In Hamlet why is Hamlet mad at Ophelia?
English Literature Books Shakespeare, it is claimed by many modern critics, was a feminist. Hamlet answers believe that Shakespeare because of his extraordinary genius for portraying human behaviour, necessarily depicted the condition of women within a patriarchal system and created women characters which in their richness, transcend the limitations of his time.
Ophelia, it would seem, wholly at the mercy of the male figures within her life, is certainly a victim figure. In short, Hamlet throughout the play uses Ophelia as a tool in his revenge plan. With regard to her father and brother, the two direct ruling male forces in her life, Ophelia Hamlet answers also very much a victim.
Unquestioningly obeying their remonstrances against pursuing a relationship with Hamlet, she rejects his advances - which of course she believes to be genuine - and thus when he pretends to be mad she believes it to be her fault. Her speech reflects her deep and genuine sorrow: And I of ladies, most deject and wretched That sucked honey of his music vows O woe is me.
As a result she becomes mad. In the later tragedy, Othello, it can also be argued that the tragedy occurs from adherence to patriarchal rules and stereotypes.
Protected by a system which makes women the weaker, dependent sex, Desdemona is unequipped to deal with such aggression; she is helpless against Othello. Desdemona thus retreats into childlike behaviour to escape from reality.
This is certainly a convincing argument, for Othello all-too-easily accepts a stereotypical view of his wife based on the authority of a male voice. He loses sight of the real Desdemona, allowing every action of hers, once his suspicion is stimulated, to reaffirm this stereotypical conception of her.
This speech illustrates the precarious position of love in a society submerged in stereotypes. By the world, I think my wife be honest, and think she is not.
I think thou [Iago] art just, and then think thou art not. In Antony and Cleopatra, Shakespeare again explores the idea of the victim within a patriarchal society. However, in this play the gender roles are inverted and it is Antony who is the true victim.
He cannot remain away from Cleopatra and faithful to Octavia who symbolises Caesar and the power of Patriarchal Rome. Inevitably he returns to Egypt and Cleopatra, and causes a rift which can never again be cemented between himself and Caesar, which ultimately results in war.
Surprisingly, in modern-day readings of the play, this attitude still exists: It is true that the play is ultimately concerned with the conflict between love and politics; Egypt and Rome; but to simply reject the former as wrong, is to miss the nuances of the play and succumb to a view of the polarities of masculine and feminine as separated and distinct, which the play itself undercuts.
Although Antony occasionally lapses into judging himself by the standards of the patriarchy - for example, towards the end of the play dejected and shamed by his diminished political power, he becomes jealous and irrational and claims that Cleopatra has emasculated him: The end of the play can be seen as a tribute to love; a celebration rather than a downfall.
Antony does not cease to be a valiant Roman by choosing Egypt over Rome; love over politics, but becomes vanquisher of himself in his suicide. By dying simultaneously in the Roman fashion, and with Cleopatra and for Cleopatra he kills himself when he believes she is deadAntony combines the two polarities which have been evident and separate throughout the play: Neither Cleopatra nor the relationship can be stifled within the confines of the patriarchy of the seventeenth century.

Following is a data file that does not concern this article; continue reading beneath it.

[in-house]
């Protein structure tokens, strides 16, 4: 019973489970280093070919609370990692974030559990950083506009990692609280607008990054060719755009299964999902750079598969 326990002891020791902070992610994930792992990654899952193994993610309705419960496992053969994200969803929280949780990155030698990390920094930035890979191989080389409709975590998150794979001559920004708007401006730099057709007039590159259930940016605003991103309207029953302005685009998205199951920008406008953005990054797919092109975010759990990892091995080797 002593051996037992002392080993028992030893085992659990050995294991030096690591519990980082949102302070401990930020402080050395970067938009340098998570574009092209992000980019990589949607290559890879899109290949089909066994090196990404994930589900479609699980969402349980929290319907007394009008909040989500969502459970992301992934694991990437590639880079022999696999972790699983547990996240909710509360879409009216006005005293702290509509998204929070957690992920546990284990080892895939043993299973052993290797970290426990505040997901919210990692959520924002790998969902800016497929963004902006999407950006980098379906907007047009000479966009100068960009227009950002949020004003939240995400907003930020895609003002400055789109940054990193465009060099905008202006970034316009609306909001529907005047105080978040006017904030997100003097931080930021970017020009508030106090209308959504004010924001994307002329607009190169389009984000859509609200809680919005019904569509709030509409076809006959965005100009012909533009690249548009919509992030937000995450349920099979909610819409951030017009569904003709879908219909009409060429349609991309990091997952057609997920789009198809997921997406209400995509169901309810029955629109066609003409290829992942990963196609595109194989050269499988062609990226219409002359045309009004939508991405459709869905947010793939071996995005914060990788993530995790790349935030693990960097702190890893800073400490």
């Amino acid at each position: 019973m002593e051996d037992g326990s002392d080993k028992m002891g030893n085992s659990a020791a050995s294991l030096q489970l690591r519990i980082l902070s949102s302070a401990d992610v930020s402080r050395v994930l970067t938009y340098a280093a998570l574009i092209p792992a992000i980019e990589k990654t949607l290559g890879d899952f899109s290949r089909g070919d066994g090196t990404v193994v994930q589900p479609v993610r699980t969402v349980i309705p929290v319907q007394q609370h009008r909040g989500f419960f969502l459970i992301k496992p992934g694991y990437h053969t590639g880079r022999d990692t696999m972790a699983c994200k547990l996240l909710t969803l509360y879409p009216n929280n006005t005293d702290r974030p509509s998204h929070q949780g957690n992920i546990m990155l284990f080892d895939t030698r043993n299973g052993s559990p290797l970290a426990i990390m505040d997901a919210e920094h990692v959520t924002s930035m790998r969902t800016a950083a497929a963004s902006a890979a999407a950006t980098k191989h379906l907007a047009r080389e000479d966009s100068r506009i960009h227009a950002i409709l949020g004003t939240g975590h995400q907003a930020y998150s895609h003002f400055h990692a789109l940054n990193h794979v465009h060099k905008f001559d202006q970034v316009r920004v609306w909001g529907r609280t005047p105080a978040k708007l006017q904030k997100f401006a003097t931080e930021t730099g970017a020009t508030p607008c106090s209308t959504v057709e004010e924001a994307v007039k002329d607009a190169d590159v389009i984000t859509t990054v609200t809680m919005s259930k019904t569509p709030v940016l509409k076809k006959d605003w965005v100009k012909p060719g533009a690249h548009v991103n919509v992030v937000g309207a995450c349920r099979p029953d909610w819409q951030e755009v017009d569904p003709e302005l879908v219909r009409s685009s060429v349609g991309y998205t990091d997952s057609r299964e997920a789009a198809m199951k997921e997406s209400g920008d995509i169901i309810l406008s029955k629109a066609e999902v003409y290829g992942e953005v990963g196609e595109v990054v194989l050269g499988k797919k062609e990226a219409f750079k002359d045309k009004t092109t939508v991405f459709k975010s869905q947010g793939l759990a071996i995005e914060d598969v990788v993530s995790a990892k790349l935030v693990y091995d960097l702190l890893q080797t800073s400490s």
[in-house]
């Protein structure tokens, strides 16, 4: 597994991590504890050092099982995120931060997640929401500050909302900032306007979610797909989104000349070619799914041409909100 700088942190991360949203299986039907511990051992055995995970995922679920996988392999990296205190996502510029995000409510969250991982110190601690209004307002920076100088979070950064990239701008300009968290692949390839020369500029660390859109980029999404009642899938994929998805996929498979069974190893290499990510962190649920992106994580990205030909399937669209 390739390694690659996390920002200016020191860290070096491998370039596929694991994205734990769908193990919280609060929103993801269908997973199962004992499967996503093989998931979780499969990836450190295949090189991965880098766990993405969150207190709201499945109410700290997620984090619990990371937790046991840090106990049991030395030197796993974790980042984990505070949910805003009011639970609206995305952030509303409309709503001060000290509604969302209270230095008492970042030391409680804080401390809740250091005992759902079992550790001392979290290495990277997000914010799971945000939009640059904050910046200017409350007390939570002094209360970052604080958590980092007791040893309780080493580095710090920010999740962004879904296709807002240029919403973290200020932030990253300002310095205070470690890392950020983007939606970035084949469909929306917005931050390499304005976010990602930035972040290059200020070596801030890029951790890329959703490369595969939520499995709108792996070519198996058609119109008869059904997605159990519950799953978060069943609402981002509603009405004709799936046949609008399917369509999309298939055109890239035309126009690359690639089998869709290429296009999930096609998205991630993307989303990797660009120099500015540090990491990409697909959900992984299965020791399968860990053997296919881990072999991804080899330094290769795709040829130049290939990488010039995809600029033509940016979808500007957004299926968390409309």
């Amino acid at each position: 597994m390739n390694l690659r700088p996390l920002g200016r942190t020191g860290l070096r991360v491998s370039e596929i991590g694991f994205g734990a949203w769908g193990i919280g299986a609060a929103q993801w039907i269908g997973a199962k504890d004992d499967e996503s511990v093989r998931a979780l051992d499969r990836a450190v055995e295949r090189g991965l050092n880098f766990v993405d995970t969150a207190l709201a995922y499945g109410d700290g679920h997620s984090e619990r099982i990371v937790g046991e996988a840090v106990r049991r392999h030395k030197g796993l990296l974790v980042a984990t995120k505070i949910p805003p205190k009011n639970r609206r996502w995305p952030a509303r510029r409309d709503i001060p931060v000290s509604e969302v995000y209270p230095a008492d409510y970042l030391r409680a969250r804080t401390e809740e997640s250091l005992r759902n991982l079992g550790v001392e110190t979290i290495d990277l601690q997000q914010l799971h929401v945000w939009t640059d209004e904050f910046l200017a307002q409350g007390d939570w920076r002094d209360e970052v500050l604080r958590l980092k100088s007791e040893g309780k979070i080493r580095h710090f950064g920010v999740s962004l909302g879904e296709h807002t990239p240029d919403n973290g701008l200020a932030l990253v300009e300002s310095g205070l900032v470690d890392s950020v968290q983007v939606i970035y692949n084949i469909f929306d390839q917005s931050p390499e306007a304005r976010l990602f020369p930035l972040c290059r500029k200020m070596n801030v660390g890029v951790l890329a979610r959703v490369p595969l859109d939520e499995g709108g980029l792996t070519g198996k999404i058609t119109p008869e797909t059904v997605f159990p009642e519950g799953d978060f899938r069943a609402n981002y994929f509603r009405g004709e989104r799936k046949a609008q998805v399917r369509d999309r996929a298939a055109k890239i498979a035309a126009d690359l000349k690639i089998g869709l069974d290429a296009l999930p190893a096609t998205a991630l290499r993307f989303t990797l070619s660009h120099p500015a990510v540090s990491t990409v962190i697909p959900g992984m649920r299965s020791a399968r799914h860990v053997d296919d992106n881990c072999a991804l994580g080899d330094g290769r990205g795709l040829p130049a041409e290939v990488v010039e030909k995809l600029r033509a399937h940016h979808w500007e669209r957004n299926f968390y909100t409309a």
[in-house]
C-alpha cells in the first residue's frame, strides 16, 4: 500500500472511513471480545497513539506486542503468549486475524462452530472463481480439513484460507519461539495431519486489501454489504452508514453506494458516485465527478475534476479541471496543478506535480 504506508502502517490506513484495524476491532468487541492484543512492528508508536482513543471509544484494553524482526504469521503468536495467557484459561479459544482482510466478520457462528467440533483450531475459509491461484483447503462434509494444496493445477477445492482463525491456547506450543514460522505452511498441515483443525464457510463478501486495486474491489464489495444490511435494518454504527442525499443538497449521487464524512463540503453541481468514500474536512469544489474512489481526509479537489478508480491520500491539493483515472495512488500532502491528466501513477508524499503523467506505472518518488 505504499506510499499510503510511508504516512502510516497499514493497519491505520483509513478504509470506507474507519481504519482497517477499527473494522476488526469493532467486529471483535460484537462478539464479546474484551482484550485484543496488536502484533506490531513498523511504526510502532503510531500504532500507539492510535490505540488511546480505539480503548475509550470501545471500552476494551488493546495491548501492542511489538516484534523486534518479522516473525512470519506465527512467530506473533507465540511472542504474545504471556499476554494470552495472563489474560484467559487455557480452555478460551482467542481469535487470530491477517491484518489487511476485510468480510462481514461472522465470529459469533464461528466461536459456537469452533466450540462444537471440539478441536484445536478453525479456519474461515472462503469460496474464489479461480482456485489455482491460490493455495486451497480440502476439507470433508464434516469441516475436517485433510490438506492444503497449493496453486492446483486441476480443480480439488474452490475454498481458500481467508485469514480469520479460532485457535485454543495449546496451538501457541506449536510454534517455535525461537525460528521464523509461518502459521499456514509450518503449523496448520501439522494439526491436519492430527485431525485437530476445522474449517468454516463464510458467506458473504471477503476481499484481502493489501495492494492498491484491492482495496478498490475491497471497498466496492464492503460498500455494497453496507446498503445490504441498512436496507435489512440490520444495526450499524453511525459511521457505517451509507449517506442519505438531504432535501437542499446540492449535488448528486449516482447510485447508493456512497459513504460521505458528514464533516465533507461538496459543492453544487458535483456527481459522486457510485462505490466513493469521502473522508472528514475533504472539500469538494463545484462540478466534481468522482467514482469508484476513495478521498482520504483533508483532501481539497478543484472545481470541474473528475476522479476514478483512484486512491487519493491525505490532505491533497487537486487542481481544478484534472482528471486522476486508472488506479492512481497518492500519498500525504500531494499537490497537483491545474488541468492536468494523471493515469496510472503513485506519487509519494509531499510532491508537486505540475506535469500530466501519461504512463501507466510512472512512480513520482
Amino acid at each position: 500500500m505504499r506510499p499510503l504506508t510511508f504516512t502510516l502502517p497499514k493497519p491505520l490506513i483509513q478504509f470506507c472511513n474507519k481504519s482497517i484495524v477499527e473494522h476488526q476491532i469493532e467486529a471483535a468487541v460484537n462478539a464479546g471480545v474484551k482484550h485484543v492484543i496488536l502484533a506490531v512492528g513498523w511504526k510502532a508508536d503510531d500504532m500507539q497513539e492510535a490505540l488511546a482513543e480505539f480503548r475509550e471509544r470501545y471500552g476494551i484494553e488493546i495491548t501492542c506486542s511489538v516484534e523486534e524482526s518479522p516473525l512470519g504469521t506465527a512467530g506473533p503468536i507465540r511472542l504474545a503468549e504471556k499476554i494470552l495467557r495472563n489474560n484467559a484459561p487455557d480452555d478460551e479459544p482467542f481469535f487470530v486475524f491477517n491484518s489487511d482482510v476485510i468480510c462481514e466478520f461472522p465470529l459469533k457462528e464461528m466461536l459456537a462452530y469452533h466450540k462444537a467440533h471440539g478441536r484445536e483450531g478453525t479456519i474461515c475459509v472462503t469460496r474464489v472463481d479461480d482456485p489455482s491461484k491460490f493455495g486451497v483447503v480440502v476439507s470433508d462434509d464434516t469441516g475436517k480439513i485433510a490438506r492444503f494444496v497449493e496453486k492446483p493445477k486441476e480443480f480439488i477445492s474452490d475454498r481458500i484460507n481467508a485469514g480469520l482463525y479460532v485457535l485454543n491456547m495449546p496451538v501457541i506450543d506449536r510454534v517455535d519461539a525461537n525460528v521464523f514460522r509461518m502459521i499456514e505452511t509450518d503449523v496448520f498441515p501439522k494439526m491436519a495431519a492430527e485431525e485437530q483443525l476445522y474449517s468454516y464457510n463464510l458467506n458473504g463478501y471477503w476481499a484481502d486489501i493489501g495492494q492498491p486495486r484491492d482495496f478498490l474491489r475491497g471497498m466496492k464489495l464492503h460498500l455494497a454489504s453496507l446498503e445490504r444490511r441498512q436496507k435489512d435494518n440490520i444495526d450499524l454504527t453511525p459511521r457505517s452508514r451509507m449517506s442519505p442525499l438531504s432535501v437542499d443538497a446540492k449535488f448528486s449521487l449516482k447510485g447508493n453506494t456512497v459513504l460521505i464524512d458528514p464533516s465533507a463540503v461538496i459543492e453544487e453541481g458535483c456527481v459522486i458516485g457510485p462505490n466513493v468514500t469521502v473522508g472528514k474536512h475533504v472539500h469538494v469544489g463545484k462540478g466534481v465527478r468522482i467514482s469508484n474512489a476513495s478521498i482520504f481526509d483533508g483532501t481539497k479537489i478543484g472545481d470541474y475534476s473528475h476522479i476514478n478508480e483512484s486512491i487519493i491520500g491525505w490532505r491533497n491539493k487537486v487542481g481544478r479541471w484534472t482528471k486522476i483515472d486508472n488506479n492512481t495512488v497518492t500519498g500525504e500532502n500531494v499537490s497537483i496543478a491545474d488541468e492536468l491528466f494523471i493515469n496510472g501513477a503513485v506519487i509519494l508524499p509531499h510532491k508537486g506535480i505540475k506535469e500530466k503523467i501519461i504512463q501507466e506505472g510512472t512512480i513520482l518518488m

The distinctions between masculine and feminine are blurred - in a sense Antony and Cleopatra swap roles, continually embracing both their masculine and feminine selves and thus experiencing a full bonding of souls. Shakespeare evidently recognises the existence of both masculine and feminine qualities within females and males.
Cleopatra, unlike Othello and Ophelia, is the dominating force of the play in terms of theme and also her personal presence.
Cleopatra through the combination of sexual and political power is a force to be reckoned with. Surprisingly, even Enobarbus, despite his patriarchal views, does on occasions present her as positively sexual, as his unforgettable description of her indicates: Age cannot wither her, Nor custom stale her infinite variety.
Other women cloy The appetites they feed, but she makes hungry Where most she satisfies.multiple choice questions for Hamlet that test students' recall and understanding of the work. essay questions on hamlet act 3 review word essay layout review writing essay ielts task 2 general questions and answers how to write common app essay formatting essay macbeth light and dark college essay new york times best books goodreads essay about fast and furious 7 trailer official write an essay about.
Here are nine quotes from Shakespeare's "Hamlet". Most of them are spoken by Hamlet himself. The first letters of the answers to questions one to nine spell the answer to the last question. Is Hamlet really mad or is he merely mocking Polonius? Justify your opinion.
At the end of Act1, Scene 5 Hamlet says, “The time is out of joint; O cursed spite,/That ever I was born to set it right!” (). Hamlet Study Guide Hamlet Study Guide Questions Hamlet Study Guide Questions Act I. Jump to Navigation Hamlet’s famous “To be or not to be” soliloquy is in scene one.
In a sentence or two paraphrase his main points. Read questions and answers from fellow students below. If you're question hasn't already been asked, ask it now. The Question and Answer sections of our study guides are a great resource to ask questions, find answers, and discuss literature.
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